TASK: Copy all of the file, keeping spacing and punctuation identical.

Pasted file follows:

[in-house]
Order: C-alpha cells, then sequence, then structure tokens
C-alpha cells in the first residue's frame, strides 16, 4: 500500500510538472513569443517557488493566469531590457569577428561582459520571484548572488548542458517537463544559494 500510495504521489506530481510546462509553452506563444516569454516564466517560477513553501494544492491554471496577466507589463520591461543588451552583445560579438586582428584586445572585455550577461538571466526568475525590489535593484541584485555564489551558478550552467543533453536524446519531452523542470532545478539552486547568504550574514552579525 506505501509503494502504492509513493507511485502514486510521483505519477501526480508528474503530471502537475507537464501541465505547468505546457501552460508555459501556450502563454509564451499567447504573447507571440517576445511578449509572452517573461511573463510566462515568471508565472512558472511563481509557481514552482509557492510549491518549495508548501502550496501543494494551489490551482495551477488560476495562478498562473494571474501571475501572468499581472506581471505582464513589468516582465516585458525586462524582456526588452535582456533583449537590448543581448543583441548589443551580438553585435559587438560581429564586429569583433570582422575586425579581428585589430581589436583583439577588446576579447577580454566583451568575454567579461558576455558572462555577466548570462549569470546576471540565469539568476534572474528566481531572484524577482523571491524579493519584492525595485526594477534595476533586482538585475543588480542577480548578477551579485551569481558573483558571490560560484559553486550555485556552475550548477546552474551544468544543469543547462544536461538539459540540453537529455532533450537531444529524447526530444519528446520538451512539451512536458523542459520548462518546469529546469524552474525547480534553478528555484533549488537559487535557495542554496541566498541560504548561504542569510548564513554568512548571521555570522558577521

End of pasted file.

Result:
[in-house]
Order: C-alpha cells, then sequence, then structure tokens
C-alpha cells in the first residue's frame, strides 16, 4: 500500500510538472513569443517557488493566469531590457569577428561582459520571484548572488548542458517537463544559494 500510495504521489506530481510546462509553452506563444516569454516564466517560477513553501494544492491554471496577466507589463520591461543588451552583445560579438586582428584586445572585455550577461538571466526568475525590489535593484541584485555564489551558478550552467543533453536524446519531452523542470532545478539552486547568504550574514552579525 506505501509503494502504492509513493507511485502514486510521483505519477501526480508528474503530471502537475507537464501541465505547468505546457501552460508555459501556450502563454509564451499567447504573447507571440517576445511578449509572452517573461511573463510566462515568471508565472512558472511563481509557481514552482509557492510549491518549495508548501502550496501543494494551489490551482495551477488560476495562478498562473494571474501571475501572468499581472506581471505582464513589468516582465516585458525586462524582456526588452535582456533583449537590448543581448543583441548589443551580438553585435559587438560581429564586429569583433570582422575586425579581428585589430581589436583583439577588446576579447577580454566583451568575454567579461558576455558572462555577466548570462549569470546576471540565469539568476534572474528566481531572484524577482523571491524579493519584492525595485526594477534595476533586482538585475543588480542577480548578477551579485551569481558573483558571490560560484559553486550555485556552475550548477546552474551544468544543469543547462544536461538539459540540453537529455532533450537531444529524447526530444519528446520538451512539451512536458523542459520548462518546469529546469524552474525547480534553478528555484533549488537559487535557495542554496541566498541560504548561504542569510548564513554568512548571521555570522558577521